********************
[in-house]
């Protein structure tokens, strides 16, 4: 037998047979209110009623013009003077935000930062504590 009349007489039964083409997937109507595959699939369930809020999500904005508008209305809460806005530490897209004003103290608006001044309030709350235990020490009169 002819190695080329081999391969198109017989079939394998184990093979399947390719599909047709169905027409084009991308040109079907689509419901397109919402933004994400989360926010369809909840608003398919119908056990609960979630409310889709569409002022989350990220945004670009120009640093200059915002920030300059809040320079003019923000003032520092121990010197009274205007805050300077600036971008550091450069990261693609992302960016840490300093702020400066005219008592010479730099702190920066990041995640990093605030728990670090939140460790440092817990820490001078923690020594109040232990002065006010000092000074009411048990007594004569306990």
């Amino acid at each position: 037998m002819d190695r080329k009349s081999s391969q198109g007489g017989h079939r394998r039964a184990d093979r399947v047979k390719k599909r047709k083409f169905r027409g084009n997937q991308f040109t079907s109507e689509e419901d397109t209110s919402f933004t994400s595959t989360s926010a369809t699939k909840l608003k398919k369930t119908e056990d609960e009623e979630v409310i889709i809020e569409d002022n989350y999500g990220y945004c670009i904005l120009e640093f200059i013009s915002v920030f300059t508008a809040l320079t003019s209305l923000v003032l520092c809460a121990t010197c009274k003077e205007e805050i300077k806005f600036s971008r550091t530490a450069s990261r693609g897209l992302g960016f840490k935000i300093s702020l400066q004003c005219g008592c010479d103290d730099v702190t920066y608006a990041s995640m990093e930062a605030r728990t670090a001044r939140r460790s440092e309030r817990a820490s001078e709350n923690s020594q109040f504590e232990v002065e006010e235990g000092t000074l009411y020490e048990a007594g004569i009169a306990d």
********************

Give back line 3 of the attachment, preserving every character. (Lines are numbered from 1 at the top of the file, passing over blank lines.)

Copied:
């Amino acid at each position: 037998m002819d190695r080329k009349s081999s391969q198109g007489g017989h079939r394998r039964a184990d093979r399947v047979k390719k599909r047709k083409f169905r027409g084009n997937q991308f040109t079907s109507e689509e419901d397109t209110s919402f933004t994400s595959t989360s926010a369809t699939k909840l608003k398919k369930t119908e056990d609960e009623e979630v409310i889709i809020e569409d002022n989350y999500g990220y945004c670009i904005l120009e640093f200059i013009s915002v920030f300059t508008a809040l320079t003019s209305l923000v003032l520092c809460a121990t010197c009274k003077e205007e805050i300077k806005f600036s971008r550091t530490a450069s990261r693609g897209l992302g960016f840490k935000i300093s702020l400066q004003c005219g008592c010479d103290d730099v702190t920066y608006a990041s995640m990093e930062a605030r728990t670090a001044r939140r460790s440092e309030r817990a820490s001078e709350n923690s020594q109040f504590e232990v002065e006010e235990g000092t000074l009411y020490e048990a007594g004569i009169a306990d």